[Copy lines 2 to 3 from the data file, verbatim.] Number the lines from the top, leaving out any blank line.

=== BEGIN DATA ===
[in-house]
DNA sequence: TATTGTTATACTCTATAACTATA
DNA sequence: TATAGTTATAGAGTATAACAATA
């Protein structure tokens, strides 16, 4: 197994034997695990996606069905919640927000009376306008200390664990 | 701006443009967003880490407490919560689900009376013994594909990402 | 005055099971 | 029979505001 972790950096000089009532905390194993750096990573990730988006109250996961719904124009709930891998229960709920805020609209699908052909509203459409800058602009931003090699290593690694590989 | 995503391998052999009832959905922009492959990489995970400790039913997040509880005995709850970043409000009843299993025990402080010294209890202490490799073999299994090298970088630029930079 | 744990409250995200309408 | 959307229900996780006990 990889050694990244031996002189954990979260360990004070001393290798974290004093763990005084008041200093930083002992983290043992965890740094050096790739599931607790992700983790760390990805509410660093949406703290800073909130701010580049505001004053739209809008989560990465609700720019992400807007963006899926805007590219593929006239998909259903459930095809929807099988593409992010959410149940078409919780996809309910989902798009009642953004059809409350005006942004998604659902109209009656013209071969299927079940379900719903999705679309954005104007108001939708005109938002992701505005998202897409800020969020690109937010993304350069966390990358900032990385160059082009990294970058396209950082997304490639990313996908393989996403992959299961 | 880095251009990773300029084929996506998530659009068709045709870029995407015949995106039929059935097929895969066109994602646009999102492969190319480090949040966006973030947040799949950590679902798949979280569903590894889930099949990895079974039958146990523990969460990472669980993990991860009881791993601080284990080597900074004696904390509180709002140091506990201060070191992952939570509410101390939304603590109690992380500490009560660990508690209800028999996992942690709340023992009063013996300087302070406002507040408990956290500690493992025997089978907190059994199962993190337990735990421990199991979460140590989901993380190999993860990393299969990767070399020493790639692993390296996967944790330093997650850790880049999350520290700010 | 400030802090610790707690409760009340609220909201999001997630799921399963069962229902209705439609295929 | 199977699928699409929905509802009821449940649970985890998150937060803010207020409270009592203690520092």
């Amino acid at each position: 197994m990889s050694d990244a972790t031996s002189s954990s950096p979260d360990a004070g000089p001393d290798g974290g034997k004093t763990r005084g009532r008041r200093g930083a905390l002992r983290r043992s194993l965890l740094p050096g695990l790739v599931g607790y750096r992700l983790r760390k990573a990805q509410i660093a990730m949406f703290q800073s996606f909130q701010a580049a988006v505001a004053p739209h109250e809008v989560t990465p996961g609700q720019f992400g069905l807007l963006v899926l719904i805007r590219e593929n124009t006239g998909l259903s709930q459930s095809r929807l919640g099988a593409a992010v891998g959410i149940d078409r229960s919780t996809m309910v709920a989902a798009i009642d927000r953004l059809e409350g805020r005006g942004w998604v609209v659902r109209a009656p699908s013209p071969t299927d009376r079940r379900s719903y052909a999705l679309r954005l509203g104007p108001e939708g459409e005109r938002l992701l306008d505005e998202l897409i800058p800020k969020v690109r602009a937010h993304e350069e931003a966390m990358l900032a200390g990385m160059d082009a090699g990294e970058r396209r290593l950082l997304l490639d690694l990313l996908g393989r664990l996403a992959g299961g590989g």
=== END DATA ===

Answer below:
DNA sequence: TATTGTTATACTCTATAACTATA
DNA sequence: TATAGTTATAGAGTATAACAATA